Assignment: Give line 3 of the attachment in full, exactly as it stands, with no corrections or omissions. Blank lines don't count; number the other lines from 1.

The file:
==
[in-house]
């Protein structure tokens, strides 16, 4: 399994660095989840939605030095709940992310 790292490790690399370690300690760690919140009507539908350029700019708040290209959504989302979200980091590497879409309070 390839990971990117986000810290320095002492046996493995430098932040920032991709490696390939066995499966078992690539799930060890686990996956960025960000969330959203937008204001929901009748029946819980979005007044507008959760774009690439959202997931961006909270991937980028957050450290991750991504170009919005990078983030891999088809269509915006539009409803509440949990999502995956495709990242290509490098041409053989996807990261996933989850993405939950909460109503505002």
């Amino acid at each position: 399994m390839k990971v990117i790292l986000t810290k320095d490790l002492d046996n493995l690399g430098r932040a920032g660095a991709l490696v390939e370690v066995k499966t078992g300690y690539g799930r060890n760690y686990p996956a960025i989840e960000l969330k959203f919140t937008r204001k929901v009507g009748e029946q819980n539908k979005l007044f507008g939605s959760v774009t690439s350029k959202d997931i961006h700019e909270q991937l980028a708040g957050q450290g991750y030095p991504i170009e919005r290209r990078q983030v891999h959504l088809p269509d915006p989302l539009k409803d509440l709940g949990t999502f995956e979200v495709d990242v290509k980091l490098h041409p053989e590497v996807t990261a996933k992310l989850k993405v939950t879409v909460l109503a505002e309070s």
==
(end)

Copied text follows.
């Amino acid at each position: 399994m390839k990971v990117i790292l986000t810290k320095d490790l002492d046996n493995l690399g430098r932040a920032g660095a991709l490696v390939e370690v066995k499966t078992g300690y690539g799930r060890n760690y686990p996956a960025i989840e960000l969330k959203f919140t937008r204001k929901v009507g009748e029946q819980n539908k979005l007044f507008g939605s959760v774009t690439s350029k959202d997931i961006h700019e909270q991937l980028a708040g957050q450290g991750y030095p991504i170009e919005r290209r990078q983030v891999h959504l088809p269509d915006p989302l539009k409803d509440l709940g949990t999502f995956e979200v495709d990242v290509k980091l490098h041409p053989e590497v996807t990261a996933k992310l989850k993405v939950t879409v909460l109503a505002e309070s």